CHASING THE OLYMPIC DREAM
by Steve Politi, The Star Ledger
The thin beam of light bounced away with each stride, illuminating everything except Erin Donohue's path around the track.
She would see the sky.
Then the trees at her side.
Then her sneakers.
Then the sky again.
"It kind of bobbled around a lot," Donohue said of the flashlight that became her unlikely training companion.
This is what happens when Olympic dreams are chased at night, hours after leaving a full-time job, on an unlit track. This is the challenge when the one person who believes in that quest is the one holding a flashlight like a baton, pushing herself to prove everyone else wrong.
Her coach had a better idea: a headlamp. The Haddonfield native started strapping the contraption to her forehead like a miner each night as she trained, which gave Donohue a clear view of her path ... one that now leads to Beijing.
One month from today, the most controversial Olympics in recent history will open in China, and you no doubt will hear about the bad stuff first. The pollution in the air and the algae in the sea. The human-rights violations and the political protests. The doubts about performance-enhancing drugs that will hover over every world record.
It is almost enough to make you forget what attracts us to the Olympics in the first place -- the stories about athletes who overcome long odds just to compete. Athletes like Erin Donohue.
She is one of the most decorated track stars in New Jersey high school history, winning three national titles and nine prestigious Meet of Champion titles during her career at Haddonfield High.
Teenage stardom, however, rarely guarantees success on the next level. At the University of North Carolina, Donohue was an above-average distance runner. When she graduated in 2005, agents and shoe companies -- the potential sponsors for a full-time track career -- turned to other runners.
The message from the track world was cruel and simple: Get a real job. And so Donohue did, but she took one that would put her just miles from the track where Team USA would hold its Olympic trials.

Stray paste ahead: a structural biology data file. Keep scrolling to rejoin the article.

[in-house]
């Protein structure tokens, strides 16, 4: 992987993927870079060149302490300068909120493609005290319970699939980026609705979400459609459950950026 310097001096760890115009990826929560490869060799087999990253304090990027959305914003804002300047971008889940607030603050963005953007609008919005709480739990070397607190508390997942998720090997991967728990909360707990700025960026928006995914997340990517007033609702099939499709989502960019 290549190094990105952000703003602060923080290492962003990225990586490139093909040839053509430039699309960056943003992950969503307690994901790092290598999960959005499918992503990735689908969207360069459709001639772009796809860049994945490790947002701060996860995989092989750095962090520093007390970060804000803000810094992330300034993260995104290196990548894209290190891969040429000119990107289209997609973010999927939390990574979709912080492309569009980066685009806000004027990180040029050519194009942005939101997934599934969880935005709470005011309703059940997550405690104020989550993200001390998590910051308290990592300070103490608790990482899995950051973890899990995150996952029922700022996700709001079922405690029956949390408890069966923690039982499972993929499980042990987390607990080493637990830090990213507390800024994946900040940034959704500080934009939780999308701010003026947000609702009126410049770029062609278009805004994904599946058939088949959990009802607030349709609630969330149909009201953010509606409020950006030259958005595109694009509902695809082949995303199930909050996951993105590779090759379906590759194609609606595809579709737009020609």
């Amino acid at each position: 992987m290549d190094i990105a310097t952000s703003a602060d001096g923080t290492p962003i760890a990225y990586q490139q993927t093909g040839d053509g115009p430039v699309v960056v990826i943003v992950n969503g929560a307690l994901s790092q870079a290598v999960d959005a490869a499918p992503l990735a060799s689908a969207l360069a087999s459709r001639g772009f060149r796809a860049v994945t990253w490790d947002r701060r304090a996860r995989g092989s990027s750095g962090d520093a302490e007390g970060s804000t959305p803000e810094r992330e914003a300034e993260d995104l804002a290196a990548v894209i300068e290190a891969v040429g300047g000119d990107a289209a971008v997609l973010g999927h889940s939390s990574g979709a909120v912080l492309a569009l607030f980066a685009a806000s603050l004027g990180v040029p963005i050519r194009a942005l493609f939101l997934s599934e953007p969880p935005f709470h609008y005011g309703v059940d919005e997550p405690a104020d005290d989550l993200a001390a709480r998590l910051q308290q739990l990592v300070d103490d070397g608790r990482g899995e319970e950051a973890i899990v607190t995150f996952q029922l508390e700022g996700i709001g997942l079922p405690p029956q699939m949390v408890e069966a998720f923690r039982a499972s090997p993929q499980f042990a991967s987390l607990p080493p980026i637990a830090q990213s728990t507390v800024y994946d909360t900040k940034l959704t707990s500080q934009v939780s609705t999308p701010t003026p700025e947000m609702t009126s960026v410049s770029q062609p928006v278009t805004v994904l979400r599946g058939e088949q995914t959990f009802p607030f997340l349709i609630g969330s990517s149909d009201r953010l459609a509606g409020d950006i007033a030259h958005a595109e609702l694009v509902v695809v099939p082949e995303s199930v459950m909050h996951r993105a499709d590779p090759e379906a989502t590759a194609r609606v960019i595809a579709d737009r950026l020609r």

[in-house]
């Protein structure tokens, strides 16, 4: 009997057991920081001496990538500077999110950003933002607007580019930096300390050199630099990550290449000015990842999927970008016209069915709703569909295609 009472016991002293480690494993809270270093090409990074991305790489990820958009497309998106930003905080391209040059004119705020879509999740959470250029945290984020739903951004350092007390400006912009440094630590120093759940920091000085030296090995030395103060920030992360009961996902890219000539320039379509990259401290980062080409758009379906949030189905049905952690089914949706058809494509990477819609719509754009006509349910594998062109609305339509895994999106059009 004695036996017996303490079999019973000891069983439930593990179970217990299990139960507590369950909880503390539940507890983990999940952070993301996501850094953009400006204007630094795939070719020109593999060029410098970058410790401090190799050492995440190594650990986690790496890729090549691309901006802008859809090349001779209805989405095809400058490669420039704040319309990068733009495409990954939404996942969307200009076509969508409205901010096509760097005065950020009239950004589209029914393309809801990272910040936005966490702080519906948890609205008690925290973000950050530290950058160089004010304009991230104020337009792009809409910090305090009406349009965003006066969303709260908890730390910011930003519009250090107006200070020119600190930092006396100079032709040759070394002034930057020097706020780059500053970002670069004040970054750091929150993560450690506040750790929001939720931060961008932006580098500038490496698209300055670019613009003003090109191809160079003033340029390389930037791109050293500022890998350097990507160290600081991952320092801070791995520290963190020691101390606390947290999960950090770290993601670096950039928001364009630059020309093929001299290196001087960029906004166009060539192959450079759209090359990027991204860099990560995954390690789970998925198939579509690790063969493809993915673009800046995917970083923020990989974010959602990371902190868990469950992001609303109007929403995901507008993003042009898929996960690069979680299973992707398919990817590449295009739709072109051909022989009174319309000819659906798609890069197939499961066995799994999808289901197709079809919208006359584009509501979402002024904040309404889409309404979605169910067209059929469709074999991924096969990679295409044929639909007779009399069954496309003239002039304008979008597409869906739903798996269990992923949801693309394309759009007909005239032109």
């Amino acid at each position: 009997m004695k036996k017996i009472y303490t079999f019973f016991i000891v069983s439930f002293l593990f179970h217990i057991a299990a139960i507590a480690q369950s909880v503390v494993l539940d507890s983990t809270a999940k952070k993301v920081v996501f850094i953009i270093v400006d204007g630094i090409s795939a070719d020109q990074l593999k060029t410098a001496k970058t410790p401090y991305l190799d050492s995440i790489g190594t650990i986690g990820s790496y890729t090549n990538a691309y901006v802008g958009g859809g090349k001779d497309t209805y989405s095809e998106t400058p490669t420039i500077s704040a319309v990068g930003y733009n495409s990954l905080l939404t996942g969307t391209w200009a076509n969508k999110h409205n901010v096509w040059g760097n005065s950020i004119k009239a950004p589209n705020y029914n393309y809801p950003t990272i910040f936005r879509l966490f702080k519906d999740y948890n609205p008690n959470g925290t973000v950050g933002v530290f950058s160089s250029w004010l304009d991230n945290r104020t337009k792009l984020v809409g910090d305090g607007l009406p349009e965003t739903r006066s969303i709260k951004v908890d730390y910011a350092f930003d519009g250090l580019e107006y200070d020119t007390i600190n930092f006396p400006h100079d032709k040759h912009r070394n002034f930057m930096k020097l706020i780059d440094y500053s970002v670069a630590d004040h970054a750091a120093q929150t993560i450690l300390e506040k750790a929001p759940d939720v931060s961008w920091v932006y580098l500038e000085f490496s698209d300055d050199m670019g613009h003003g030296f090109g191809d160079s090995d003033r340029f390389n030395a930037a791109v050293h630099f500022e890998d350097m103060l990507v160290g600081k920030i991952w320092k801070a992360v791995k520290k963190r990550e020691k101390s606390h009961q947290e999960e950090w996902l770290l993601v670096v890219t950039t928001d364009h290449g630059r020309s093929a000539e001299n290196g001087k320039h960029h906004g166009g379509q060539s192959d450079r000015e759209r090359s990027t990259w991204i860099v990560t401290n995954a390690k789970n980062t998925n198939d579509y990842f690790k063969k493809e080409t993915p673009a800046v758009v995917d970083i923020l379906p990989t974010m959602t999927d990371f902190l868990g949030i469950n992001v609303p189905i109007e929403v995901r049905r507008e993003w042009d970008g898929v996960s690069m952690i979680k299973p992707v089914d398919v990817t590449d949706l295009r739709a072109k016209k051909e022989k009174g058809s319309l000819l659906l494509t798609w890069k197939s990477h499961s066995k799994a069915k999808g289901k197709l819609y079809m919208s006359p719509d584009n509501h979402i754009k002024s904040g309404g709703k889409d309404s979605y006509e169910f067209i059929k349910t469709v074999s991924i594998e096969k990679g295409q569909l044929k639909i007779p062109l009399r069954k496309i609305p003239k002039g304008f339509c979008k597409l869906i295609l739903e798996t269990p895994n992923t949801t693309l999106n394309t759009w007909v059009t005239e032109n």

"I wasn't one of those runners who sticks out, who you say, 'Oh, she's going to be an Olympian,'" said Donohue, 25. "I had to work for it. I've improved a little each year and it's got me to where I am now."
She landed a job as a Nike marketing intern in Beaverton, Ore., and continued training on her own. This is how John Cook discovered her one night in 2005, running alone in the dark. The former George Mason track coach knew Donohue had the potential to become an Olympian, but faced a challenge he had never encountered in his long career.
How can you coach a runner if you can't actually see her run?
Soon, they were both wearing headlamps, working through Oregon's less-than-ideal running conditions. There were nights Cook hoped his pupil would stay away, nights when the weather was cold and raw, when rain fell on the unlit track. Donohue never did.
The coach had encountered better athletes than Donohue, but none more tenacious. Donohue never had perfect form, even when she was winning nearly every event she entered in high school. Other runners would glide across the track while Donohue -- at 5-foot-7 and 145 pounds -- looked like she was trying to punish it with her feet.
Cook made his runner focus on strength training and change her diet. She quit her job at Nike, even though, at first, "she and I looked at each other and said, 'How are we going to sustain this thing?'" Cook recalls. The sponsors came around when her times rapidly improved.
Her best time in the 1,500-meter run in 2007 was a 4:05.55 -- the third best in the country that year. Once considered a longshot for Beijing, Donohue had worked herself into a favorite for making the team.
Her battle wouldn't have mattered if she had stumbled Sunday in Eugene, Ore., during the Olympic trials. But Donohue had come too far to let that happen. She ran the perfect race, sprinting those final 100 yards to finish second and earn a spot on Team USA.
She can start packing for China, and for this trip, she can leave that flashlight at home. The lights in Beijing will be plenty bright. And with all the controversy waiting to unfold in one month, we can only hope they'll spend as much time as possible shining on athletes like Donohue.
Article written by Steve Politi, Newark Star Ledger firstname.lastname@example.org